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From "Chris Brown" <bro...@reflexe.fr>
Subject Re: global.jsa
Date Wed, 11 Sep 2002 07:23:26 GMT

You seem to have implemented the correct interfaces.  However, I've not seen
your web.xml deployment descriptor.  You'll need to refer to your class in
two separate places in web.xml in order for both event types (session and
application) to be sent to your class.  I suspect that the servlet engine
will create one separate instance of the class for listening to application
start/stop and another for session activation/deactivation.

If you really need to store everything in one instance of the class, you
could always add "this" (the servlet context listener) as a servlet context
attribute, and then when a session starts or ends, call a method of the
"first" instance by getting the copy you put in the servlet context.  I'd
personally make two classes, for readability and simplicity though!

- Chris

----- Original Message -----
From: "Felipe Schnack" <felipes@ritterdosreis.br>
To: <brown2@reflexe.fr>
Sent: Tuesday, September 10, 2002 8:14 PM
Subject: Re: global.jsa


>   Hi!
>   I saw this post of yours in the tomcat list and tried myself. For some
> reason it doesn works... you can help me? I don't know what to do, it
> works for application start/stop, but not for session.
>
> On Mon, 2002-09-09 at 05:51, Chris Brown wrote:
> >
> > Hello,
> >
> > I've seen a few answers to your question suggesting that you use a
servlet
> > that loads on startup.  I have another suggestion that you may prefer to
> > emulate "global.asa": implement ServletContextListener and
> > HttpSessionActivationListener.
> >
> > javax.servlet.ServletContextListener
> >
> >   ...sends you events when the webapp starts and ends.
> >
> > javax.servlet.http.HttpSessionActivationListener
> >
> >   ...sends you events when a session is created or destroyed.
> >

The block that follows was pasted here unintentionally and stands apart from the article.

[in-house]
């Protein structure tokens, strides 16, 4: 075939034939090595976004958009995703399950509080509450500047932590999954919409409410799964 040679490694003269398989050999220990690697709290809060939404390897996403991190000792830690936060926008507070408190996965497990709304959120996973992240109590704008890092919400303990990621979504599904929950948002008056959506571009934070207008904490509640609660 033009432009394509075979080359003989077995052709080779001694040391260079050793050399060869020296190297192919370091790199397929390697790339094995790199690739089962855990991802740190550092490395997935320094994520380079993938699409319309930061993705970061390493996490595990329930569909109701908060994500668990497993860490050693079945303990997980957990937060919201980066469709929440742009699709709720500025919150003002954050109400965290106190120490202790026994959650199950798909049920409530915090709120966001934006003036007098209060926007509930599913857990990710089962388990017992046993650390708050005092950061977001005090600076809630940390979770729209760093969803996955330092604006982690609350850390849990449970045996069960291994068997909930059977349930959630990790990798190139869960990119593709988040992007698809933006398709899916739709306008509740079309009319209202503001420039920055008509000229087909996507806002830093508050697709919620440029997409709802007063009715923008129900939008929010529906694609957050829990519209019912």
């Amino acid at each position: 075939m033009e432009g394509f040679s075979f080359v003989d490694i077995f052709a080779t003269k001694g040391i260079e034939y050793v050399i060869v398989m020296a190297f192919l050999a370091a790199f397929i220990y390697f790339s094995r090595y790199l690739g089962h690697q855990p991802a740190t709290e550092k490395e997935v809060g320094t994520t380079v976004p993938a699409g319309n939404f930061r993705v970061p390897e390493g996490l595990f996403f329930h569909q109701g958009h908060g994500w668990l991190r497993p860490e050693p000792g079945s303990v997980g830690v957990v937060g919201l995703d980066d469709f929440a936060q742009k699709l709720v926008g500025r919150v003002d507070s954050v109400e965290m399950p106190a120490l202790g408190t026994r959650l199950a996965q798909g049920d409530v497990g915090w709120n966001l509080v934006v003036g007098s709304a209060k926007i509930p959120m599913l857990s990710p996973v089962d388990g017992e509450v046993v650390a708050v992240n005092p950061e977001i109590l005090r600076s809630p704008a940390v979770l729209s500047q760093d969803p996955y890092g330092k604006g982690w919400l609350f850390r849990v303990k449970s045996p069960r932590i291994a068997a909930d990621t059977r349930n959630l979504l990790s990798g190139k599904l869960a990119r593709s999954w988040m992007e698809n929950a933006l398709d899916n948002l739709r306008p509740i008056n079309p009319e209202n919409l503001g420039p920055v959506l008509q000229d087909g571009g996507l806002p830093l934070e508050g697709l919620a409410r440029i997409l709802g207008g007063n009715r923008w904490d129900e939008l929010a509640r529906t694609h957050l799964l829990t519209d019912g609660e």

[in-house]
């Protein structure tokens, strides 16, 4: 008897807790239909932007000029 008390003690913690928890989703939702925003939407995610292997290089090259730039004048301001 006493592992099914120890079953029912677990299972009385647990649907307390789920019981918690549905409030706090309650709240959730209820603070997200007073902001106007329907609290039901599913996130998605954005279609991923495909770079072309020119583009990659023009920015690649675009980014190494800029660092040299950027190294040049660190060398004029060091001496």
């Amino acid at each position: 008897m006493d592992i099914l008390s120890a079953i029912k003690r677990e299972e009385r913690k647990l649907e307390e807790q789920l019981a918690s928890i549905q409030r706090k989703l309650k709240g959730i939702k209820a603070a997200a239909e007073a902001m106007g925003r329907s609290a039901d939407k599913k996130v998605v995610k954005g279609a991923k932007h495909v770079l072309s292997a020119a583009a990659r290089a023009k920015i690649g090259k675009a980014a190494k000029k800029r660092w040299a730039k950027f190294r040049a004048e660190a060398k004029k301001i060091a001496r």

> > You'll find javadocs for these items in the following path with a
default
> > tomcat installation, obviously relative to the root of your
installation:
> >
> >   /tomcat-docs/servletapi/index.html
> >
> > To use them, you'll need to add appropriate XML elements to web.xml
(refer
> > to a tutorial or the web.xml DTD).  It's simple and works well.
> >
> > - Chris
> >
> > ----- Original Message -----
> > From: "neal" <nealcabage@yahoo.com>
> > To: "Tomcat Users List" <tomcat-user@jakarta.apache.org>
> > Sent: Tuesday, September 03, 2002 10:14 AM
> > Subject: global.jsa
> >
> >
> > > Is there such a thing as a global.jsa file in Tomcat?
> > >
> > > I first saw this concept (an idea taken from ASP's global.asa)
implemented
> > > in JRUN.
> > >
> > > If there is a global.jsa, does anyone know of any docs on this?  If
not,
> > is
> > > there an alternative? The reason I would want to use this is to
> > instantiate,
> > > populate, and cache a few objects upon startup of the application.  If
> > > Tomcat does not provide a global.jsa...does anyone know how otherwise
to
> > > achieve the goal?
> > >
> > > Thanks.
> > > Neal
> > >
> > >
> > > --
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> > > For additional commands, e-mail:
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> > >
> > >
> > >
> >
> >
> >
> > --
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> >
> --
>
> Felipe Schnack
> Analista de Sistemas
> felipes@ritterdosreis.br
> Cel.: (51)91287530
> Linux Counter #281893
>
> Faculdade Ritter dos Reis
> www.ritterdosreis.br
> felipes@ritterdosreis.br
> Fone/Fax.: (51)32303328
>



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